That’s what I get

FoodI’ve been thinking a lot about food lately.

Actually, I’ve been thinking a lot about food for most of the last 29 years, but it’s on my mind today because I’m participating in a roundtable conversation about eating at Canadian Mennonite University (CMU) next Wednesday, Oct. 16 to coincide with World Food Day.

Titled “Germinating Conversations: Eating Together at the Table,” the event will also feature Ron Krahn, a third-generation grain farmer from Rivers, MB; Terry Mierau, an opera singer-turned-chicken farmer from Neubergthal, MB; Tina Hildebrand, a cattle farmer from the Pembina Valley; Deborah Martin Koop, Program Director for Mennonite Central Committee Manitoba; Melanie Unger, Spiritual Life Facilitator from CMU; and Matthew Dueck, a CMU student, urban farmer, and avid hunter.

The seven us will have a conversation arising from the following questions: What do we eat when we are together? Who grows it? How did it get to our table? What was the impact on the land? Does it nourish? Is there enough? Does it taste good? Does any of this matter? How might these questions be informed by our faith?

The event starts at 7 p.m. Admission is free, and there will be an opportunity for people who come to the event to share their own comments and ask their own questions. You can find out more information on CMU’s website, or by visiting the event’s Facebook page.

I was asked to be a part of this conversation last week, and I immediately thought of an article I wrote for Geez Magazine‘s food issue six years ago, titled “That’s what I get.” You can read it below.

I imagine what I have to say next Wednesday will revolve around how my thoughts have changed over the last two years from the thoughts reflected in the Geez article.

That’s what I get


I have eaten it since I was a little boy. My mother cooked healthier meals during the week, but for lunch on Saturdays it was always Mac and Cheese, or, as many people call it, Kraft Dinner.

I came to enjoy the variety of ways I could eat it: with ketchup, without ketchup, with wieners, without wieners, with ketchup and wieners, with wieners but without ketchup, with ketchup but without wieners. The combinations seemed endless.

When I got to my third year of university, I was living on my own and I could no longer depend on my mother’s regular cooking or the university’s meal plan. Cooking became the sort of thing I always intended to do but never got around to. Between a full course load, extracurricular activities and part-time work, preparing anything more complicated than Kraft Dinner seemed like a waste of time. More than once, I made two boxes at lunch so I could eat the leftovers for supper.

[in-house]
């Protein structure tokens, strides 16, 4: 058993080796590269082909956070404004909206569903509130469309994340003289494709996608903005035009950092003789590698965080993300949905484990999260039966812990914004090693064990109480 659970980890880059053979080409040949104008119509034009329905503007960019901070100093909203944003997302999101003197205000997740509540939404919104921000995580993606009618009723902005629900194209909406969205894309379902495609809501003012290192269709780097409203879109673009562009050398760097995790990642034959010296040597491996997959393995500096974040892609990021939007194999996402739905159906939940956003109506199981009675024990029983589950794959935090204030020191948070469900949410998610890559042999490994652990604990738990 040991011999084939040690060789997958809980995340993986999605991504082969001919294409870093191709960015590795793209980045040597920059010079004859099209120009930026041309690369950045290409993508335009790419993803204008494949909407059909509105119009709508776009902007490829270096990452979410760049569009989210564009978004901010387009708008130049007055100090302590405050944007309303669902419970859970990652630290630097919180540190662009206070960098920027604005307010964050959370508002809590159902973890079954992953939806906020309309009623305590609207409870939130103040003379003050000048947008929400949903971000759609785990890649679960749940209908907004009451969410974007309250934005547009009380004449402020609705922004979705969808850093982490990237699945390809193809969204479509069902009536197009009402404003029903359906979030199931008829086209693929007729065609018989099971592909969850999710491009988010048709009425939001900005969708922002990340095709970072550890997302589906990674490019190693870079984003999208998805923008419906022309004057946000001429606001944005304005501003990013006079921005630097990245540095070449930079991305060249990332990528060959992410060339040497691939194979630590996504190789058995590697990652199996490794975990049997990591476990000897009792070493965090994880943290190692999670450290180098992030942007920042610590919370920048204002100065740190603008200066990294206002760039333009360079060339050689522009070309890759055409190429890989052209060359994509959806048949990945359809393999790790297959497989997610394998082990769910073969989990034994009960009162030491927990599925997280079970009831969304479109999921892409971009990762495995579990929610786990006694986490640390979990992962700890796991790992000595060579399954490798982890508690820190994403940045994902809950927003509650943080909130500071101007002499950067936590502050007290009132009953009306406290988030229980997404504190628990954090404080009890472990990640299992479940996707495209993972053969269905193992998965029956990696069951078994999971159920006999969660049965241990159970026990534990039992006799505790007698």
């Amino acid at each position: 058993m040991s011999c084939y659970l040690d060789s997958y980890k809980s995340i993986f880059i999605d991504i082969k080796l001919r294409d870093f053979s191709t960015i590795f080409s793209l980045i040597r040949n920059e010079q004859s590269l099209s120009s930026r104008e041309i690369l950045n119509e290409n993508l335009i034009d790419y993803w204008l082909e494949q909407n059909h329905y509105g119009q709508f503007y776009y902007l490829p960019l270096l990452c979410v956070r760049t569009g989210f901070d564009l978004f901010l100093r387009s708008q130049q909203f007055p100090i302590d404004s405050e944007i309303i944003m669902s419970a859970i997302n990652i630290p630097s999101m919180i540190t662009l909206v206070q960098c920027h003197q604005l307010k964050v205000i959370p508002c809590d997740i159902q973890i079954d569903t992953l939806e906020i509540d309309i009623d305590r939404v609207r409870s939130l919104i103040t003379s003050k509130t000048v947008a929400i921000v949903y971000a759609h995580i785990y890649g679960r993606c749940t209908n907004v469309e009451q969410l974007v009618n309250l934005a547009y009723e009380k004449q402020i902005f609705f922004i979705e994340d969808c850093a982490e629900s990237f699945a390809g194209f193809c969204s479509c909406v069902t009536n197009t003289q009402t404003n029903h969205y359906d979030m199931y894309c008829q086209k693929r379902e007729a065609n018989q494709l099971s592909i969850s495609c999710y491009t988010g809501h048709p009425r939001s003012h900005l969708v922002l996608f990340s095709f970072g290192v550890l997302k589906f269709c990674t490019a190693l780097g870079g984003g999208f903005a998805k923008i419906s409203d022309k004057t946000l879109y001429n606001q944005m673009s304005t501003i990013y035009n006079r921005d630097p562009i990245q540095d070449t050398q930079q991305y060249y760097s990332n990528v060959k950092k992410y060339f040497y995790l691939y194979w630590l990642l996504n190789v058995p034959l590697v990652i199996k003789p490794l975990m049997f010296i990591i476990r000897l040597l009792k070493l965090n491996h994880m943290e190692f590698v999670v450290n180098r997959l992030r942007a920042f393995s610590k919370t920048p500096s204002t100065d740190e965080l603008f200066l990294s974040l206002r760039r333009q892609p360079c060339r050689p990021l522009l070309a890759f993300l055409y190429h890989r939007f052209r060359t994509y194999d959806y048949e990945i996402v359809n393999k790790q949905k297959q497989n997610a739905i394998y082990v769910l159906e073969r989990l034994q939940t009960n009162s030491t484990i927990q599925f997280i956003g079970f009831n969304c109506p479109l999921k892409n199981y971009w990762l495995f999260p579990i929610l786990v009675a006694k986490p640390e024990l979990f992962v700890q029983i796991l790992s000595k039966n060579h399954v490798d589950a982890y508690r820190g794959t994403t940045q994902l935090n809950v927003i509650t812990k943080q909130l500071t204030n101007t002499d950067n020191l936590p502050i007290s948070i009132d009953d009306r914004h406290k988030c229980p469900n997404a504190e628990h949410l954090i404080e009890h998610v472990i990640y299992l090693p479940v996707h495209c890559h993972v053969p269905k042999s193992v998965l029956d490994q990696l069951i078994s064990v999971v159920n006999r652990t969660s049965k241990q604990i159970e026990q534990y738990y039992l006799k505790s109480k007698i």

I once heard of some students who ate nothing but Mac and Cheese for an entire year. I think they may have gotten scurvy. But secretly, I’ve always admired them, and wanted to try it myself. I don’t think I could make it, though. After a few days I’m pretty sure my stomach would complain and ask: “Where’s the frozen pizza? Where are the hamburgers?” So I’m content to eat it the usual three times a week.

I have graduated from university now and have a lot more time on my hands, but my diet hasn’t really changed. The will to cook is weak, and the call of Kraft Dinner is strong. Boil the water, cook the noodles, drain the water, add the cheese, some margarine and milk, and stir. I take solace in the routine, and at this point, it’s all muscle memory. Ten minutes and it’s done. Who could argue with that?

I’ve never really thought about where the macaroni and the cheese – or any of my food, for that matter – come from. It just hasn’t happened. The food’s there when I want it, and that’s good enough for me. The only questions in my mind revolve around ketchup and wiener options.


Photo by Angie Torres (via Flickr).

Some may call Mac and Cheese “shit food,” but that’s what I get for being a shitty cook. So God bless this bright orange cheese powder and these processed white noodles to the nourishment of my body.

Forever and ever.


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